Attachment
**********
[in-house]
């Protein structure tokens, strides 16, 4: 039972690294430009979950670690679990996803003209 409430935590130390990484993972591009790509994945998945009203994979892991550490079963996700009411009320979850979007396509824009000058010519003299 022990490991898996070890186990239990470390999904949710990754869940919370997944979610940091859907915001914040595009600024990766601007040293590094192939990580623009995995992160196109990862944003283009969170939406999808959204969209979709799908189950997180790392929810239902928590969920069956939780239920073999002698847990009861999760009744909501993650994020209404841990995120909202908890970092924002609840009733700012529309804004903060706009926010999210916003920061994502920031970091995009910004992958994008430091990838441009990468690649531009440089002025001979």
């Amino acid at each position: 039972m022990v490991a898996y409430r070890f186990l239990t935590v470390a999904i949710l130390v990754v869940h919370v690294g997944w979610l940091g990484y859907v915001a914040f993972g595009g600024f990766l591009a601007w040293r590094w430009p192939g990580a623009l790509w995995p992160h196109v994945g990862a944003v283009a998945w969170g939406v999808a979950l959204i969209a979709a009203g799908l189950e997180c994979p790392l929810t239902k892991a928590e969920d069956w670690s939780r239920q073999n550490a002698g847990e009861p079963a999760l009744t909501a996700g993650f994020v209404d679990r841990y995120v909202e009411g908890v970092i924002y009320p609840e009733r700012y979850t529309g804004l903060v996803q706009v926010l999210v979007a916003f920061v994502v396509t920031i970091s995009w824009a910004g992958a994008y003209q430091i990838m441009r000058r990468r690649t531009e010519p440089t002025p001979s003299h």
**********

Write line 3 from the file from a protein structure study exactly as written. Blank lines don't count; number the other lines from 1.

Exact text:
């Amino acid at each position: 039972m022990v490991a898996y409430r070890f186990l239990t935590v470390a999904i949710l130390v990754v869940h919370v690294g997944w979610l940091g990484y859907v915001a914040f993972g595009g600024f990766l591009a601007w040293r590094w430009p192939g990580a623009l790509w995995p992160h196109v994945g990862a944003v283009a998945w969170g939406v999808a979950l959204i969209a979709a009203g799908l189950e997180c994979p790392l929810t239902k892991a928590e969920d069956w670690s939780r239920q073999n550490a002698g847990e009861p079963a999760l009744t909501a996700g993650f994020v209404d679990r841990y995120v909202e009411g908890v970092i924002y009320p609840e009733r700012y979850t529309g804004l903060v996803q706009v926010l999210v979007a916003f920061v994502v396509t920031i970091s995009w824009a910004g992958a994008y003209q430091i990838m441009r000058r990468r690649t531009e010519p440089t002025p001979s003299h």